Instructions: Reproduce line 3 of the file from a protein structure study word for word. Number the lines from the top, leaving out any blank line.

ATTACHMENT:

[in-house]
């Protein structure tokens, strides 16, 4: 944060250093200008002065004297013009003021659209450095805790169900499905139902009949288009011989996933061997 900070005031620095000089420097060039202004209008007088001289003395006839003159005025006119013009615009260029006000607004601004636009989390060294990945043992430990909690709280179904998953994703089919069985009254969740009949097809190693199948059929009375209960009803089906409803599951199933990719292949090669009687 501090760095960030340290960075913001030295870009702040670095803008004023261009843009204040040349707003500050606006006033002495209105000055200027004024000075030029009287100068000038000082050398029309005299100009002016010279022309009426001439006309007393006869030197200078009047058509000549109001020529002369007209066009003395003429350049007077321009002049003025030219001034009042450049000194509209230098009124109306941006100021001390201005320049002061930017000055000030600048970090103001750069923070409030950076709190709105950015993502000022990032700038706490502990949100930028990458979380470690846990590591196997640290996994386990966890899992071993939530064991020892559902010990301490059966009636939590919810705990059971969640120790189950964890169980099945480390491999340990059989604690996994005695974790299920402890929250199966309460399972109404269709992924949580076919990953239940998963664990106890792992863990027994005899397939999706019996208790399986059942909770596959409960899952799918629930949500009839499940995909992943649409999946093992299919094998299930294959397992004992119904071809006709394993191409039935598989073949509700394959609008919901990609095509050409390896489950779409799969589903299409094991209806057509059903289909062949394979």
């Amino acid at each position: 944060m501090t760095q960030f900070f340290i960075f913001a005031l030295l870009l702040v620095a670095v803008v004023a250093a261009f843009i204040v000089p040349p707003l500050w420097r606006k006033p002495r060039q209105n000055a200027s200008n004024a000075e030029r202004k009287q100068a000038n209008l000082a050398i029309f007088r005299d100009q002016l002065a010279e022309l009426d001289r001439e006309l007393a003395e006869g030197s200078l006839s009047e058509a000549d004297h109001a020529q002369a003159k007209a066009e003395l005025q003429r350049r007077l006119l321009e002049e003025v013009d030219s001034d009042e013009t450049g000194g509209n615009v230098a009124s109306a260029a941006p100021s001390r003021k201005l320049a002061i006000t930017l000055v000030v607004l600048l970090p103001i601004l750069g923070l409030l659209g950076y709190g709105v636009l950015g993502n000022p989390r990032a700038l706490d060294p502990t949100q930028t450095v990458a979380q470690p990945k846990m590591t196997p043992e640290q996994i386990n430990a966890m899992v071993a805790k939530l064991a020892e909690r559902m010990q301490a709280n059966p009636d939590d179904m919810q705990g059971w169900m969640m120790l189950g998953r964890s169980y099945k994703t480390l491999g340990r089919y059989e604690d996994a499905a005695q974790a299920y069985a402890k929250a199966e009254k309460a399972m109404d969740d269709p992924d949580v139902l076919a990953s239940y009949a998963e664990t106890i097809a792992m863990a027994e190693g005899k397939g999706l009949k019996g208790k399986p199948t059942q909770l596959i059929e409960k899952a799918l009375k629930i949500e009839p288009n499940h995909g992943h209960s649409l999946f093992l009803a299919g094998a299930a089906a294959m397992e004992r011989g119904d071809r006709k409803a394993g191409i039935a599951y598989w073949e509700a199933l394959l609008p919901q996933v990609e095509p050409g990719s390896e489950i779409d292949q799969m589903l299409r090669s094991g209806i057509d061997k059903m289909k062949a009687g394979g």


């Amino acid at each position: 944060m501090t760095q960030f900070f340290i960075f913001a005031l030295l870009l702040v620095a670095v803008v004023a250093a261009f843009i204040v000089p040349p707003l500050w420097r606006k006033p002495r060039q209105n000055a200027s200008n004024a000075e030029r202004k009287q100068a000038n209008l000082a050398i029309f007088r005299d100009q002016l002065a010279e022309l009426d001289r001439e006309l007393a003395e006869g030197s200078l006839s009047e058509a000549d004297h109001a020529q002369a003159k007209a066009e003395l005025q003429r350049r007077l006119l321009e002049e003025v013009d030219s001034d009042e013009t450049g000194g509209n615009v230098a009124s109306a260029a941006p100021s001390r003021k201005l320049a002061i006000t930017l000055v000030v607004l600048l970090p103001i601004l750069g923070l409030l659209g950076y709190g709105v636009l950015g993502n000022p989390r990032a700038l706490d060294p502990t949100q930028t450095v990458a979380q470690p990945k846990m590591t196997p043992e640290q996994i386990n430990a966890m899992v071993a805790k939530l064991a020892e909690r559902m010990q301490a709280n059966p009636d939590d179904m919810q705990g059971w169900m969640m120790l189950g998953r964890s169980y099945k994703t480390l491999g340990r089919y059989e604690d996994a499905a005695q974790a299920y069985a402890k929250a199966e009254k309460a399972m109404d969740d269709p992924d949580v139902l076919a990953s239940y009949a998963e664990t106890i097809a792992m863990a027994e190693g005899k397939g999706l009949k019996g208790k399986p199948t059942q909770l596959i059929e409960k899952a799918l009375k629930i949500e009839p288009n499940h995909g992943h209960s649409l999946f093992l009803a299919g094998a299930a089906a294959m397992e004992r011989g119904d071809r006709k409803a394993g191409i039935a599951y598989w073949e509700a199933l394959l609008p919901q996933v990609e095509p050409g990719s390896e489950i779409d292949q799969m589903l299409r090669s094991g209806i057509d061997k059903m289909k062949a009687g394979g």